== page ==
Net neutrality debate returns to the U.S., Ultrasonic beacons track users via mobile apps, Russia blocks messaging app WeChat

Corporate Accountability News Highlights is a regular series by Ranking Digital Rights that highlights key news related to tech companies, freedom of expression, and privacy issues around the world.

John Oliver emphasizes corporate role in net neutrality debate

The debate over government enforcement of net neutrality principles in the U.S. has remerged in full force. On April 27, the FCC released a notice of proposed rulemaking (NPRM) that outlined its intention to deregulate the telecommunications industry and reverse the net neutrality provisions that were established with the 2015 Open Internet Order. This weekend, comedian John Oliver, in an echo of his hit 2014 net neutrality tirade, once again brought the topic of net neutrality to the masses with a feature segment. In addition to laying out his arguments in favor of net neutrality, Oliver also highlighted a point about corporate responsibility, noting examples in the past in which ISPs used their networks to favor their own content or services over that of their competitors. He argued that without regulatory enforcement, companies have little incentive to voluntarily abide by net neutrality principles.

Oliver’s remarks highlight the importance of regulatory enforcement to protect consumer rights in the absence of other accountability mechanisms. RDR’s methodology is based on companies’ disclosure of commitments and policies that respect users’ rights: in the Freedom of Expression category we evaluate whether ISPs disclose that they do not block, prioritize, or delay content for reasons beyond assuring network quality and reliability. The results of the 2017 Index show that of the 10 ISPs evaluated, only U.K.-based Vodafone disclosed that it does not engage in these types of traffic management practices.

More mobile apps are “listening” for marketing beacons

Last week, scholars from the Technical University of Braunschweig presented new research at the IEEE European Symposium on Privacy and Security documenting a potentially growing privacy threat to mobile app users. The research findings, which were covered by several media outlets, found 234 examples of Android apps that are “constantly listening for ultrasonic beacons in the background,” compared to 39 found in December 2015 and just six found in April 2015. These mobile apps are equipped with technology that, if users grant the app permission to access the device’s microphone, use the microphone to “listen” for ultrasonic tones that are emitted by advertisers. Companies such as Signal360 market products that use ultrasonic beacons to track users for advertising purposes — for example, a sports stadium might partner with a mobile app developer to send promotions to users of the mobile app when they walk into the stadium. These beacons aren’t only emitted at stadiums, though — they’re found in brick and mortar stores, billboards, online ads, television ads, etc, and can be used to link multiple devices to a single owner. These companies can then build profiles on users based on where they go and what they watch on TV or search for online. In 2015, the Center for Democracy and Technology filed comments with the FTC highlighting the privacy concerns presented by this type of cross-device tracking.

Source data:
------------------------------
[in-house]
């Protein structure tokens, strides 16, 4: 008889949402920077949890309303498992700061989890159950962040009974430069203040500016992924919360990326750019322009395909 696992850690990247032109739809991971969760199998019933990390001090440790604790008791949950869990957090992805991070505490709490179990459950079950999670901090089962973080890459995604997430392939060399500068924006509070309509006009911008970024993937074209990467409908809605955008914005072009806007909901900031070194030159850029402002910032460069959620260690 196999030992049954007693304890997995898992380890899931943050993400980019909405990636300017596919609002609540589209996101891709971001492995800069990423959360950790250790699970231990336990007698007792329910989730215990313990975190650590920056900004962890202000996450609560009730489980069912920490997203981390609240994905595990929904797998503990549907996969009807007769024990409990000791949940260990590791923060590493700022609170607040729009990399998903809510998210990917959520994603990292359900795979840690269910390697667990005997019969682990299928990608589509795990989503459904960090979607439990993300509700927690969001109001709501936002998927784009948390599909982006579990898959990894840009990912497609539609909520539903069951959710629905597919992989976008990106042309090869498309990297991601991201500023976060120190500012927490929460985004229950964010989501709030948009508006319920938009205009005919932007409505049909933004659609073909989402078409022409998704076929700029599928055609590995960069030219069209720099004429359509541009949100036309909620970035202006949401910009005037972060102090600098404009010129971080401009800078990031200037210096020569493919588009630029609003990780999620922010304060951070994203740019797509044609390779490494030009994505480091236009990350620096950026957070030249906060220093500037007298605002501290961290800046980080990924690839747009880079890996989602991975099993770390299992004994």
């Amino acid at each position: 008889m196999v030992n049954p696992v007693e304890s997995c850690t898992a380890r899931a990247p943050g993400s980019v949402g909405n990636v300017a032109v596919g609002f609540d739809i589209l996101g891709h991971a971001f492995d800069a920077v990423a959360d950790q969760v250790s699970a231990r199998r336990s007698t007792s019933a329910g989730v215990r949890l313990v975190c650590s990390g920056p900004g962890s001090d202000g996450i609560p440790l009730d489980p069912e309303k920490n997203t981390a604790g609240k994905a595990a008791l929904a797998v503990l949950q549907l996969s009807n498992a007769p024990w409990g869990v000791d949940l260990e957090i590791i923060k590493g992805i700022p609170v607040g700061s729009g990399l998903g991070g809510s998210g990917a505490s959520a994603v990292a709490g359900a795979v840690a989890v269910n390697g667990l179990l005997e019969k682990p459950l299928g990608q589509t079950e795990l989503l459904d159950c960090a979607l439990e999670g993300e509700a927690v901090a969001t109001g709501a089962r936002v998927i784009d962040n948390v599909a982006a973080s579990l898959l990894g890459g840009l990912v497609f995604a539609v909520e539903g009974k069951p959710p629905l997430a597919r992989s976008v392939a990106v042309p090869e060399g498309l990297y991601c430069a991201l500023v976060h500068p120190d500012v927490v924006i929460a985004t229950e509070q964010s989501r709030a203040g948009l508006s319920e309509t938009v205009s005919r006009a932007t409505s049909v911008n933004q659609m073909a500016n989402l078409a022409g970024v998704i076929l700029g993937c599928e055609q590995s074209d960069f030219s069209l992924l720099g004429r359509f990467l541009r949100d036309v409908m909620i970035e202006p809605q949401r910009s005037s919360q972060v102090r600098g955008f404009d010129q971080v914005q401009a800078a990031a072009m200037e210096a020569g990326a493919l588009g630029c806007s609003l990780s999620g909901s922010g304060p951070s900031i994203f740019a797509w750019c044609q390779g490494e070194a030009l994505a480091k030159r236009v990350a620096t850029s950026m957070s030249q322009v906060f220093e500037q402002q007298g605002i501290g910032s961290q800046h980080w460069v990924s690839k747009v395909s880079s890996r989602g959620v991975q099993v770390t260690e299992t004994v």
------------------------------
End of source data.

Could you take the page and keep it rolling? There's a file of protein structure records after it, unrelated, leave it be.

Mobile applications should clearly disclose what types of user information they might collect, how they collect this information, and the third parties with whom they share it, so that users can make informed decisions about the apps they choose to download and use. This includes information conveyed and collected via ultrasonic signals. In addition, companies that operate mobile ecosystems should make an effort to protect users by disclosing whether and to what extent they evaluate the privacy policies of the third-party apps in their app stores. The 2017 Index evaluated three mobile ecosystemsGoogle’s Android, Apple’s iOS, and Samsung’s implementation of Android—and found that, while companies may have guidelines regarding app privacy policies, none of these companies disclosed whether they evaluate the content of these policies.

Russia blacklists mobile messaging app WeChat

“Communication tools / iOS” (Image via Microsiervos on Flickr, CC BY 2.0)

On May 4, Russia’s telecommunications regulator, Roskomnadzor, added the mobile messaging app WeChat to its list of banned websites and information outlets for failing to register with the government as an “organizer of information.” The regulator has reportedly required ISPs to block more than two dozen IP addresses associated with Tencent, WeChat’s parent company. Companies that are registered as “organizers of information” are required to comply with a new set of amendments known as Yarovaya’s Law passed last July, including requirements to store users’ metadata and communications content on servers located in Russia, hand over this data at the request of Russian authorities, and assist the government in decrypting encrypted data.

As Freedom House noted in their Freedom on the Net 2016 report, more governments are cracking down on communication apps than ever before. Companies around the world face pressure from governments trying to censor content or conduct surveillance. RDR’s methodology awards credit to companies that report on the requests they receive from governments to block access to online content or to restrict services. It also rewards companies for disclosing that user communications and content are encrypted, and if not, it expects companies to disclose the sharing of user information with government authorities.